Lead investigator transitions witness testimony from Detrie to Burch

Detective Sgt. Brian Slinger, of the Brown County Sheriff's Department, testifies on day five of George Burch's murder trial on February 23, 2018. (Photo: Pool)

BROWN COUNTY (WLUK) -- Day five of George Burch's murder trial has concluded.

Burch, 40, is charged with the May 21, 2016 murder of 31-year-old Nicole VanderHeyden.

Testimony started after an hour delay. Judge John Zakowski told the court that a juror overslept.

The lead investigator on the case, Brown County Sheriff's Department Sgt. Brian Slinger, explained what went into the arrest and release of VanderHeyden's boyfriend, Douglass Detrie.

Detrie, 36, was never charged and was released after spending 18 days in jail.

Slinger says the decision was made to arrest Detrie after investigators found a large amount of blood and a cord in the yard directly across the street from the home Detrie shared with VanderHeyden.

Slinger says other key evidence included a pair of Air Jordan shoes found in Detrie's home. Slinger says the pattern on the bottom of the shoes was similar to a print found on VanderHeyden's back. Slinger also says VanderHeyden's vehicle, which was parked in the couple's garage, had a large stain in the trunk. Slinger says the belief was that Detrie used the vehicle to transport VanderHeyden's body.

"During that time I was continuing to review surveillance, continuing to go through the evidence that was collected, in particular (DNA) swabs that were taken.," said Slinger of the time Detrie spent in jail.

Slinger says the decision was made to release Detrie after a series of answers started coming back on the evidence that was collected.

"He was ultimately released based on a lot of facts that were learned in those 18, 19 days in the investigation," said Slinger.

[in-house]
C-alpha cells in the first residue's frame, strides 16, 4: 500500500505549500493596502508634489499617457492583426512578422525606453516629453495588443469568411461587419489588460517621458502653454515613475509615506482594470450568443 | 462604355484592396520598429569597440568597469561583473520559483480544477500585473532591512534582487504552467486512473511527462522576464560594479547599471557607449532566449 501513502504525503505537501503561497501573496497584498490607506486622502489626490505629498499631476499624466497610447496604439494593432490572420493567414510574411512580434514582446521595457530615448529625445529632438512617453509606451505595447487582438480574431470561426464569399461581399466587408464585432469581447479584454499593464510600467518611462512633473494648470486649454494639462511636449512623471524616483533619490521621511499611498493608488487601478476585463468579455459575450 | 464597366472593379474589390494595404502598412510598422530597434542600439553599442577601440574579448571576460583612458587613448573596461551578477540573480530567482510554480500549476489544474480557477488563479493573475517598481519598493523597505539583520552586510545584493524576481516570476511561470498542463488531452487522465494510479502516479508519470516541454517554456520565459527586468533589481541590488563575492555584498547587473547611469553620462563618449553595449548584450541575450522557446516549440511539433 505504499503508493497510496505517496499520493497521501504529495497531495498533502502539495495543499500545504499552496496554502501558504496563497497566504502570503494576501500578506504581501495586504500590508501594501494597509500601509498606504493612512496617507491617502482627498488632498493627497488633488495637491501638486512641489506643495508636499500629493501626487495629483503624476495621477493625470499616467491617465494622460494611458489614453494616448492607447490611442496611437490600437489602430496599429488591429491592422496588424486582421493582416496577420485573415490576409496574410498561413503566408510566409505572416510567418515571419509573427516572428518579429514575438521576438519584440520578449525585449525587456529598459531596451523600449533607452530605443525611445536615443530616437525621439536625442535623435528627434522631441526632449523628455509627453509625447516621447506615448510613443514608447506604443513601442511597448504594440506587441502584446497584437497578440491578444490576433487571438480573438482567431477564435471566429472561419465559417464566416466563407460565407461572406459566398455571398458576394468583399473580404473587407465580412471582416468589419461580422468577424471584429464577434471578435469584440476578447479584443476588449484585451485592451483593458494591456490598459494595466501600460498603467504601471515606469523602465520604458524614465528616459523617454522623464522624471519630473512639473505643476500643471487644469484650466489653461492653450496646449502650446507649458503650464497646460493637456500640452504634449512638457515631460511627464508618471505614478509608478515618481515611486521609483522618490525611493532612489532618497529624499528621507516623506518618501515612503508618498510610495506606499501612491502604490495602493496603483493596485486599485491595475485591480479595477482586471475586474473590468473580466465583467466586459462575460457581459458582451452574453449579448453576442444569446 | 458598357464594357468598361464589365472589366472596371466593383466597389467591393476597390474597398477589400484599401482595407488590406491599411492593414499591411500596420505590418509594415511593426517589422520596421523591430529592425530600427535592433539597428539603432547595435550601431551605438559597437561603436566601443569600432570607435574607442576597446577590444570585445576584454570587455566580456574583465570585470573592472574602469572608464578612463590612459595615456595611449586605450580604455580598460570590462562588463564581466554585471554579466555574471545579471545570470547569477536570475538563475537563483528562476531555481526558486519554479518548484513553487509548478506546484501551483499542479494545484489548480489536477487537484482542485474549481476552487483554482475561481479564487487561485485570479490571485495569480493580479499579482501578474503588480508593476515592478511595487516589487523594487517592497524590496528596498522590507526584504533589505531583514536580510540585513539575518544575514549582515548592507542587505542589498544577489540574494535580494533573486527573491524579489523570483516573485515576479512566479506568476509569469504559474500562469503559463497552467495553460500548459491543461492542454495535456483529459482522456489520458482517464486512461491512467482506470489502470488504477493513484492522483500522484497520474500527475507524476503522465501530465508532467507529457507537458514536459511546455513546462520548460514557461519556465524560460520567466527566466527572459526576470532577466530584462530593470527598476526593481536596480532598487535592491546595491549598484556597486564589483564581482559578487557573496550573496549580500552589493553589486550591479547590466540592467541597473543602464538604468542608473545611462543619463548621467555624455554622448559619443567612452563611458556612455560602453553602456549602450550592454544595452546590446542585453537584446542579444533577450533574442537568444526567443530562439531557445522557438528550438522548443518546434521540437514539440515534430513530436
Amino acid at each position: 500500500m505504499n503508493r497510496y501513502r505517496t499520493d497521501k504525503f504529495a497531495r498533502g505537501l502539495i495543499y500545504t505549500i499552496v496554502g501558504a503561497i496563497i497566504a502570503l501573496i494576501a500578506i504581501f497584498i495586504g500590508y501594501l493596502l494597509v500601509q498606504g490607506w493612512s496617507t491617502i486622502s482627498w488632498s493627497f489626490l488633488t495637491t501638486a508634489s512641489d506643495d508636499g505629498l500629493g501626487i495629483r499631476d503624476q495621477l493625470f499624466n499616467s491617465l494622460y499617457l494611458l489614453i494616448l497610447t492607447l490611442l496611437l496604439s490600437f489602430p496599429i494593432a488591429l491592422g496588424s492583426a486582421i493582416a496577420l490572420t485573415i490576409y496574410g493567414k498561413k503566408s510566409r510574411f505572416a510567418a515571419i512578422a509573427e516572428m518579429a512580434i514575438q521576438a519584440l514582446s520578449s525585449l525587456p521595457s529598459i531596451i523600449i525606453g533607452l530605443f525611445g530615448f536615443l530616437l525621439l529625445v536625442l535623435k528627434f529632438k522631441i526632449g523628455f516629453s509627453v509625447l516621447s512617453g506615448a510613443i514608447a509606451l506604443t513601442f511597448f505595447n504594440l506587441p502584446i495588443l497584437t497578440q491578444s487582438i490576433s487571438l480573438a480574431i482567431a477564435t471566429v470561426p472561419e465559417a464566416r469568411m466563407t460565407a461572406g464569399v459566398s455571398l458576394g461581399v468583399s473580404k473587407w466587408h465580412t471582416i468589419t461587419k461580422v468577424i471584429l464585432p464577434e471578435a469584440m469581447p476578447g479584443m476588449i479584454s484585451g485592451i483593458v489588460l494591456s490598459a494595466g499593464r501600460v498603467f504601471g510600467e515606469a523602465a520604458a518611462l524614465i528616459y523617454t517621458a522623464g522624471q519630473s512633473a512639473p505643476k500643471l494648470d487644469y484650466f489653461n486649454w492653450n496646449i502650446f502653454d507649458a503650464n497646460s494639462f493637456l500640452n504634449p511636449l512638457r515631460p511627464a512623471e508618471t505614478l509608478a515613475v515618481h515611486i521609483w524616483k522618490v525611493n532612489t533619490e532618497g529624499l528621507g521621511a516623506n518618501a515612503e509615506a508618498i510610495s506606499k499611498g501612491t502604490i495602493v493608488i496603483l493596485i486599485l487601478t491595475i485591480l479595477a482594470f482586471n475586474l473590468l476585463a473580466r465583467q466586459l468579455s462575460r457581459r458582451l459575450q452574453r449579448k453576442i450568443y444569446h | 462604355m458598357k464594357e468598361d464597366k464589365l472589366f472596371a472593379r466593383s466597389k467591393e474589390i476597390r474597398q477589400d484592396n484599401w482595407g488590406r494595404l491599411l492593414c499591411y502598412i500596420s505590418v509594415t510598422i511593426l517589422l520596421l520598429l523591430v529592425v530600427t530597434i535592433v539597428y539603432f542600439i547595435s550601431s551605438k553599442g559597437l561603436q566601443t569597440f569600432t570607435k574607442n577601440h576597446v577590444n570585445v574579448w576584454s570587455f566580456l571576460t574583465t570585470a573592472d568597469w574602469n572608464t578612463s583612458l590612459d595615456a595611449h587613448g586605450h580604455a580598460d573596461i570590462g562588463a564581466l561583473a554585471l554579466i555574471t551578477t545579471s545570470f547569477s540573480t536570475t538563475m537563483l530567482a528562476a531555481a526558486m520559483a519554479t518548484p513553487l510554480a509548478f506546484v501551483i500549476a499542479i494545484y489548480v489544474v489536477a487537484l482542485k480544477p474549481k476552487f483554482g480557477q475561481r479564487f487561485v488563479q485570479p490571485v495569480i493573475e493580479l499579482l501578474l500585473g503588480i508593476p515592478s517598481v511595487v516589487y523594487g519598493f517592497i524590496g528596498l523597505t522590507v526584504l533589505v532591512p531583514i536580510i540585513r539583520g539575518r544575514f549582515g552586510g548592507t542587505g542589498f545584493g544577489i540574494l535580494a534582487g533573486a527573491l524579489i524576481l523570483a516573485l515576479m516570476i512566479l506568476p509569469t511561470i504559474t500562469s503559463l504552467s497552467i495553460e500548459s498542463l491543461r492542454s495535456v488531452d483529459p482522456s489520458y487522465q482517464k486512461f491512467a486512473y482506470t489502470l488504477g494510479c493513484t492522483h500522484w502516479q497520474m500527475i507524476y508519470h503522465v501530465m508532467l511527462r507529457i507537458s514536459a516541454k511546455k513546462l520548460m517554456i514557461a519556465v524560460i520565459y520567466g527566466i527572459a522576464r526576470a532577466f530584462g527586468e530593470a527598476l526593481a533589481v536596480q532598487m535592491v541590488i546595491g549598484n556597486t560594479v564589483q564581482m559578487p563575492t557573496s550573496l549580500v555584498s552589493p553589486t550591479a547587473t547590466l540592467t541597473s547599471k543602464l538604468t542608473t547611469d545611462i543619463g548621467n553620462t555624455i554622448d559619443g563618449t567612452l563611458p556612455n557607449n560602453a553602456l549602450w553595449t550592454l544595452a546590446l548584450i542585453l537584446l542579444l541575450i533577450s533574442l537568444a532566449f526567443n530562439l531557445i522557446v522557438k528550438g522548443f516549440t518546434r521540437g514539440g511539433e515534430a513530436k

The stain found in VanderHeyden's trunk was not a match for VanderHeyden's blood, according to Slinger. Slinger says additional blood found in the couple's garage was not human blood. The belief is the blood came from a turkey that Detrie shot weeks before the investigation started.

Slinger also testified that the Air Jordan shoes did not test positive for any DNA or blood.

Another reason for Detrie's release is Slinger says he kept in contact with lab technicians about DNA found on VanderHeyden's body. Slinger says the DNA belonged to an unknown male and was not consistent with Detrie's DNA.

Slinger says he was also able to review a download of Detrie's cellphone to find out if there were any inconsistencies in Detrie's statements to investigators.

"All the information that Doug Detrie gave us was accurate outside of maybe a few minutes here and there were off, which anyone would probably do on their night out," said Slinger. "Everything was consistent with what he originally told us."

Between 350 and 400 items of evidence were collected throughout the investigation, according to Slinger. Slinger says the state's crime lab only allows ten items to be sent for processing at one time.

"We tried sending a lot more than we were allowed to send, because obviously we wanted answers quick," said Slinger.

Slinger testified that on April 19, 2016, he was notified that a DNA sample from VanderHeyden's sock came back as a match for Burch.